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E12 - Who get's the best mortgage rates...and why?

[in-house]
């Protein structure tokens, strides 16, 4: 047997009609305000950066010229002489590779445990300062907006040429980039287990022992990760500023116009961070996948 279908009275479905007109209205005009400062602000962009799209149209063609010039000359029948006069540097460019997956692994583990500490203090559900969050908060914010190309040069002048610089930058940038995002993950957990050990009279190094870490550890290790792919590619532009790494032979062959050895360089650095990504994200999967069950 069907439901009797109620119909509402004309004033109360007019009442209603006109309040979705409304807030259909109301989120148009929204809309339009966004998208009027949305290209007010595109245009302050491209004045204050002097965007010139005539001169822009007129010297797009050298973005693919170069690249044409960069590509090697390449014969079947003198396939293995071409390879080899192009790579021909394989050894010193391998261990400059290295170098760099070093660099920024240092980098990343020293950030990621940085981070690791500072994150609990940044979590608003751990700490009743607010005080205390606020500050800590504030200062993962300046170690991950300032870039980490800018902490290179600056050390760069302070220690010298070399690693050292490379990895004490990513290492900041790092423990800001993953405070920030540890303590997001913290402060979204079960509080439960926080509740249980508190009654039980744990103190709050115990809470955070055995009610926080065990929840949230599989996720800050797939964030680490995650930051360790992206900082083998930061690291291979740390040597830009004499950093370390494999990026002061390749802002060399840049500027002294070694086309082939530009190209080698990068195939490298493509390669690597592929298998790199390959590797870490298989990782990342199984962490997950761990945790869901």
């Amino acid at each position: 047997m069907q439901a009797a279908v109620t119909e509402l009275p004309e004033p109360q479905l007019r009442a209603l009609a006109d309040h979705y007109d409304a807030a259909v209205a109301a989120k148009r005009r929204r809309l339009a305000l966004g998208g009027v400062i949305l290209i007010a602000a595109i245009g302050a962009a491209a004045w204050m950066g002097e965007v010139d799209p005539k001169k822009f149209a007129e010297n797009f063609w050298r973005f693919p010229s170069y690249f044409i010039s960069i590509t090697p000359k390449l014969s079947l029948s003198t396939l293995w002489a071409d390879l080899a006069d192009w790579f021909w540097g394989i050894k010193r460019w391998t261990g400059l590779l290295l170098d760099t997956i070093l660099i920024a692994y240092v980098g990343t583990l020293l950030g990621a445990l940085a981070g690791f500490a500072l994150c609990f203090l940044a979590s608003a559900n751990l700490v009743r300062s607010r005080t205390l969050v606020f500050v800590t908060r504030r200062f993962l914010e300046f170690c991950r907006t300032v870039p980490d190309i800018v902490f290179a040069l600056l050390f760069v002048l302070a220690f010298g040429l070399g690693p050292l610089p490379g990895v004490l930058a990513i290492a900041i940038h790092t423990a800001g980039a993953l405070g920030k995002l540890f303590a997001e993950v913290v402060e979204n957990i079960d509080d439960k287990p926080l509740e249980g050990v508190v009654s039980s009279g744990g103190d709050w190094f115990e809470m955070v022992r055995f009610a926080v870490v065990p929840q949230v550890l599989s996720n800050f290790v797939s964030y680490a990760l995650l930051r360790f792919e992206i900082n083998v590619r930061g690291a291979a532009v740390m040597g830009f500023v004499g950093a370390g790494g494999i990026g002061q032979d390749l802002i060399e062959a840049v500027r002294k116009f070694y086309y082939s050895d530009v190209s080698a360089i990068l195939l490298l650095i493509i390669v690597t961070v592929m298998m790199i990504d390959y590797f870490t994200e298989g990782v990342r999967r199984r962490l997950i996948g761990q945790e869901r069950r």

INTRO: What really goes on when you pick up the phone, go online, or walk inside a bank and ask, "what's your best 5 year rate?" (or any other rate for that matter). If you haven't noticed by now, the answer to that question from your mortgage broker or banker has gotten very confusing and at times either misleading or simply mistakenly quoted. To be fair, there are many brokers and bankers who deliver the message correctly on their first go...but probably not without several disclaimers and underlying conditions. Now why is this? Why can't the answer be easy? How and why, could their possibly be 4 different quotes for the same 5 year fixed rate product WITH THE SAME LENDER? Why does the rate shopper have to provide several personal details so the broker or banker can determine the precise interest rate? The answer is simple, kinda. Todays lending environment and Canada's complex real estate market diversity from coast to coast has become a complicated web of risk management....and like never before seen, interest rate pricing has become the primary mitigator of risk. The mortgage industry has taken a few pages out of the insurance industry's risk management policy, particularly pertaining to premium pricing. The riskier the client profile, the higher the insurance premium...or in the case of mortgages, the higher the interest rate. Listen on and learn how your interest rate is determined and which customer profile fetches the best one.Welcome to episode Twelve of Mortgagenomics, I’m your host, Marko Gelo.<Music Intro>Ok, let's slam through this...why are mortgage interest rates so broad and diverse these days. Let's start with the range of interest rates that are currently available in the market today for a 5 year fixed rate. Of course, be aware that the range that I am about to tell you may have changed since the recording of this episode...but the concept (or methodology) I'm talking about will certainly remain the same. So here it is, the range of 5 year rates currently available in the market today are between 3.19% to probably about 5.25% (on the high side). So 3.19 to 5.25%...now of coarse, everyone is going to opt for, or pick the 3.19%, naturally...but here's the thing that many Canadians are having a tough time with...and that is the rate pricing criteria. I'm just gonna state as many selection criteria that I can think of right now that are involved with determining which interest rate you get...k here we go:• your credit score...basically your score determines which broad range of pricing you will be placed in; that could be either the prime rates, the sub-prime rates or the sub-sub prime rates• your credit performance and history...way bigger deal than your credit score...as with the score, your current and past performance history determines which classification of rates you will be placed in• self employed applicants...some lenders tack on a premium here but for various reasons and depending on a few things (really this is a topic for another episode)• extended amortization periods over 25 years...in certain circumstances lenders tack on a rate premium (~0.1-0.15% increase in rate)• rental property purchases...generally speaking, higher interest rates• refinances...again, generally speaking, higher interest rates• Purchase prices over $1M...typically higher interest rates• For renewals and refinances...the status of your mortgage prior to October 17, 2016 and November 30, 2016 has a pretty significant bearing on your interest rate. Depending on various complicated status conditions of your existing mortgage, your interest rate will be determined, accordingly.• whether you are an insured mortgage or not (and by insured I am referring to a mortgage which has a CMHS premium applied to it...in most cases, these are mortgages with less that 20% down payment)...this is a major effect on your interest rate offer, which leads to my final point...• ...the biggest and most influential selection criteria to determine how your 5 year fixed rate will be priced...the loan-to-value ratio.Ok, so I'm gonna talk about the last couple of points in greater detail, for home purchase and refinance mortgages the driving force of interest rate pricing is the loan to value ratio and for mortgage renewals, it is the status of your mortgage prior to October 17, 2016 and November 30, 2016. Let's start with home purchase and refinance mortgages. Among other variables that affect the pricing (as I mentioned earlier), the main driver of interest rate pricing is the loan to value ratio. The loan to value ratio is (as the wording implies) the percentage of a properties value that is mortgaged. For example, a Million dollar home with a $600,000 mortgage would have a loan to value ratio of 60%. So then, you would likely conclude, the higher the loan to value, the riskier the loan and therefore, the higher the interest rate. But that's not neccesarily the case. In fact, the best interest rates available in the market today are for high ratio, insured mortgages. That's right, the mortgage holder with the least amount of skin in the game fetches the best rates these days. But don't fret because to get these rates means that your down payment needs to be less than 20%, thereby making your mortgage eligible for mandatory regulated loan insurance (commonly known as CMHC Insurance)...and as a result, a significant premium is tacked on to your overall mortgage. For instance, for a 95% loan to value mortgage, the premium charge tacked on to your mortgage (which immediately diminishes your equity on impact by the way) is 4% of you mortgage principle...so if your mortgage is $500,000, an additional $20,000 would get tacked on to your mortgage before you even make the first payment on it (that's assuming you're at 95% loan to value)...now the premium decreases as the loan to value drops all the way to 80% where it is finally non-existent. So, let's recall that interest rate range for a 5 year fixed term that I brought up earlier of 3.19% to 5.25%. The 3.19% would very likely be a rate only offered to mortgages with a loan to value greater than 80% and all the way up to 95%. You heard that right, the mortgage holder with a meagre 5% down payment can potentially get the best rate available in the market, today. So how does this make sense? What kind of strange-risky customer incentive is this? The reason has everything to do with the fact that the loan is insured...so long story short, the lender has absolutely nothing to lose for this band of loan to values (from 80.01% to 95%). If the mortgage holder defaults on the loan, no sweat for the lender as they receive full reimbursement of the mortgage principle from the insurer. And to top it off, it was the mortgage holder who paid for the insurance from the onset of their home purchase. Crazy hey? So that covers interest rate pricing for loan to values that are greater than 80%. But what about loan to values that are 80% or less?So the name given to mortgages with a loan to value greater than 80% is high ratio (or insured) mortgages. Conversely, mortgages with loan to values of 80% or less are known as conventional mortgages (or uninsured). Now this band of loan to values receives higher interest rates due to the fact that they are not insured against loss to the lender. You might think, with 20% down, what does the bank have to lose? If something happens, they can just sell the house and recoup their losses and probably have some cash left behind. Well, apparently that is not the case, nor the sentiment of the lenders...at the moment, their uninsured safe zone is in the loan to value band below 70% where you can expect bargains similar to what you might see in the high ratio band (loan to values greater than 80%). So basically, in the event you default on your mortgage payments and the lender begins foreclosure proceedings, they feel that they can dispose of your property in the market swiftly by selling it at 70% of its value...thereby recouping their losses and moving on. That marker used to be 80%...and this is where we are today...confidence in the Canadian real estate market is volatile and for the most part, paranoid. Paranoid of the impact Canada's most populated regions would have from a significant correction. So to conclude on loan to value pricing bands...the most expensive money is in the 70 to 80% loan to value band. But, at the end of the day...its all relative because don't forget about the significant insurance premium the mortgage holder pays when they have an insured mortgage...the 5% down payment customer gets the best rate, but they substantially compromise their equity when the insurance premium tops up the mortgage.Ok, so that covers mortgage purchases and refinances...let's end off with mortgage renewals. Now I'm not going to get in to the high level details explaining this area, because it is ridiculously confusing, in fact, so confusing that many mortgage specialists can't even wrap their heads around it. But it focuses around two particular dates when specific mortgage rules where implemented in Canada. And these dates are October 17, 2016 and November 30, 2016. Basically, the most recent insurable status of your mortgage up to these dates determines the interest rate you will receive and of coarse depending on the loan to value ratio. So, if your 5 year fixed mortgage is coming up for renewal this October that would mean you signed up for it in 2013. THEREFORE, since your mortgage was initiated, activated or registered prior to October 17, 2016...you will then have access to many more interest rate offers, then you would if the mortgage closed after October 17, 2016. One of the unintended consequences here is that the mortgage broker has become the dominant choice over the bricks and mortar bank channel and the main reason why? The broker channel has become empowered with the ability to adjust pricing to very competitive price points as their slim operational costs have opened the door to more aggressive discretionary pricing offers. ...Substantially less costs to run their business...choice and options from multiple lenders...and solitary expertise in only mortgages...mortgage brokers are far more likely to get you to the end zone then a conventional bank. I am not at all attempting to discredit the non-broker channel, but I can tell you that the pendulum has swung and this is where its landed...for the time being. Ok, hopefully this all made sense to you and really, the big take away here is to simply acknowledge the fact that interest rate offers are not SIMPLE or…logical. But hopefully with the information that I just uncovered, at the very least, you should now be able set your interest rate expectations as to where you sit on the criteria scale for interest rate pricing. More than ever before, I strongly encourage you to reach out to a mortgage broker for absolutely all of your home financing needs…and theirs absolutely no spin to this statement. Interest rate offers change like the wind from lender to lender…and mortgage brokers represent and do business with a large majority of them. More lenders to tender your application to…this results in them competing and fighting for YOUR business, and ultimately the end result is the very best interest rate to you.And that concludes another episode of Mortgagenomics. If you liked this episode please be so kind and leave us a review in your Apple Podcast space or whichever podcast medium you are listening from…the reviews go a long way and help us grow and improve the podcast…thank you in advance, I really appreciate it! (To directly reach out to todays guest, simply refer back to the episode transcripts and details from whichever platform you have listened from…I’ve included all the contact points). And of course, feel free to reach out to me if you’d like to discuss anything we talked about in greater detail…or any other mortgage related matter, you can find me at homefinancingsolutions.ca or follow me on Facebook by searching Marko Gelo, Mortgage Broker in Vancouver or Calgary. AND I ALSO want to encourage any mortgage professionals that might be listening in, please don’t hesitate to reach out and discuss employment opportunities as we are always looking to take on more brokers, regardless of your level of experience…our training and support systems are second to none. And finally, please don’t hesitate to share and tell your friends about Mortgagenomics Canada…the more listeners the better.Thanks again for your time, talk to you later.Read more »